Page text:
"I Don't Know Why" by Izzie Derry

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"I Don't Know Why" by Izzie Derry


If it seems like ages since I was able to review an Izzie Derry release, that's because we are nearing the third anniversary of her last one. In fact the launch for her ‘Take It From Me' EP was the last gig I attended before lockdown hit us.

Obviously that sudden suspension of musical activity hit her career momentum as it did for so many other people, but as anyone who knows her will imagine, she managed to make the most of opportunities. After a long period of figuring out & then delivering livestreams while gigs were not possible, Izzie turned her attention to creation. She'd been part of the zeitgeist for some time, favouring singles & EPs as the best way to both afford recording and also ensure each & every track received its due attention. However during the period of career inaction & with extra time to reflect, news songs seem to have flowed from her mind prolifically, so she launched a successful crowdfunding project for a full album and the taster for that, a brand new single entitled   "I Don't Know Why" is the first public fruit of that process.

Izzie being Izzie, she also took the chance to upskill herself still further & hone her own production talents: she has not only self produced her new material but I am aware of some exciting collaborations she has been getting involved with, supporting other unique talents.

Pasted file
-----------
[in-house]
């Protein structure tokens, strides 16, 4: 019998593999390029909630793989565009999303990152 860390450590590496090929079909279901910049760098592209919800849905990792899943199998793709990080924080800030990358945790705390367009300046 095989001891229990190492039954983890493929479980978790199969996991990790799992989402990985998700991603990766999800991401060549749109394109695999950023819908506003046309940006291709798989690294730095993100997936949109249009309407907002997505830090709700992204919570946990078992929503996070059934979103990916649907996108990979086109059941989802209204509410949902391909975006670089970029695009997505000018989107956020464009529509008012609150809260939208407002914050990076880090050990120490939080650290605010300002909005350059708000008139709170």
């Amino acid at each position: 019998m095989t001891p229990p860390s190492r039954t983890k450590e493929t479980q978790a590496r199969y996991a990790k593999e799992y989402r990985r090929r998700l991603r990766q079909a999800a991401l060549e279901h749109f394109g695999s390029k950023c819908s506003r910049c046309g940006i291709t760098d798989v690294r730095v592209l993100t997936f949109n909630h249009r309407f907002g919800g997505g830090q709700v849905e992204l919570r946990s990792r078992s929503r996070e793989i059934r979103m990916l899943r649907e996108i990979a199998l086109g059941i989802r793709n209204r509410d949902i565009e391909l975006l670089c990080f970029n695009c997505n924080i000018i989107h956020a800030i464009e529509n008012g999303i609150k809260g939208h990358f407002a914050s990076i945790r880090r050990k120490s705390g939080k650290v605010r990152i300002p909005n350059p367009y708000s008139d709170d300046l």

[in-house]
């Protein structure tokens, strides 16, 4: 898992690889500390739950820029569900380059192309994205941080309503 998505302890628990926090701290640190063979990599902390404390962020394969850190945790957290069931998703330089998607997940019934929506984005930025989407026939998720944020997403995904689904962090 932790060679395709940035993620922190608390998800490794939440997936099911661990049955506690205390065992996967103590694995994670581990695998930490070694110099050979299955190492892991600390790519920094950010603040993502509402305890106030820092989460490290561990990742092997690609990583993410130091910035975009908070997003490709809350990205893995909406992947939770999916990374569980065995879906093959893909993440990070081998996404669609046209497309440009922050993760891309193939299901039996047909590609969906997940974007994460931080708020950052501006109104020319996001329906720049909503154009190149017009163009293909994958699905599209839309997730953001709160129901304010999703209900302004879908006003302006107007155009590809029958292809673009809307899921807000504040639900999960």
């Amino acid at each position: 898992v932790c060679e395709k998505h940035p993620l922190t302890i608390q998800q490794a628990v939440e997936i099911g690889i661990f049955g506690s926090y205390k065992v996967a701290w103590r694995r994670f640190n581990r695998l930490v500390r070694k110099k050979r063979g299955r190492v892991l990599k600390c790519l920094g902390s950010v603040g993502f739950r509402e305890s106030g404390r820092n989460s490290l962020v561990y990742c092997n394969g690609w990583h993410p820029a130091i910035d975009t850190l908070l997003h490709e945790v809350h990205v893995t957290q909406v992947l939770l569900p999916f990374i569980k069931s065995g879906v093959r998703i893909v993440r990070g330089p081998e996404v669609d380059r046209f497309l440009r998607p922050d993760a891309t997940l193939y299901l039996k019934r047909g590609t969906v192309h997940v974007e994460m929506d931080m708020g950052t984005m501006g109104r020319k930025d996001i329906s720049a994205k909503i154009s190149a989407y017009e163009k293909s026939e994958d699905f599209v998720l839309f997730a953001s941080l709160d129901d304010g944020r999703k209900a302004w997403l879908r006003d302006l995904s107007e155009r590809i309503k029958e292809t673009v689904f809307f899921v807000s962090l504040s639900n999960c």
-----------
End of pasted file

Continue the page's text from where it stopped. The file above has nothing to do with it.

It's an interesting exercise, spooling back to her previous EP to reflect on how the new material relates to it: is there a sense of progression & momentum resumed or has the hiatus taken her in new directions entirely?

I'm going to equivocate on that one as I can detect both in the new song. Before "the break", Izzie had been making paradigm shift development in her music: outward signs being working much more with a full electric band & playing a Telecaster as much as her acoustic. She has been musing recently as to what genre she could describe her music as: I fully take her point that it's no longer as easy to call her "folk" as was the case in earlier years. I think that's a real positive as genre-clinging would, in my opinion, be more of a constraint on any artist and Izzie is clearly on an exciting evolutionary road as an artist where artificial boundaries play no part.

I think this characteristic had emerged three years ago & as she added richer new arrangements for her music to her repertoire, it also brought more to the fore an "angry Izzie" side to her work: with intense songs calling out the injustices she saw in the world joining the more contemplative & optimistic side of her personality: so I can detect a road from say "Fire" to "I Don't Know Why".

There is nothing wrong with passion as far as I'm concerned & she has unlocked that side of her to great effect

One of the interesting aspects of the music is that it's arranged with a complexity which belies its apparent simplicity. Izzie very kindly provided me with a full set of credits (in addition to herself on vocals, acoustic guitar and bowed electric guitar, there are regular collaborators Tom Hammerton on electric guitar & Herbie Walker on keyboards and backing vocals, Matt Boyes on bass, Joe Hall on drums and a string section of Gabija Kasiliauskaite on violin & Alicja Bodnar  playing ‘cello: you may remember that Gabija also appears on Izzie's "In A Year" single from 2020) and yes, on playing the track back, you can hear the elements, but the first impression is of a much more stripped back song.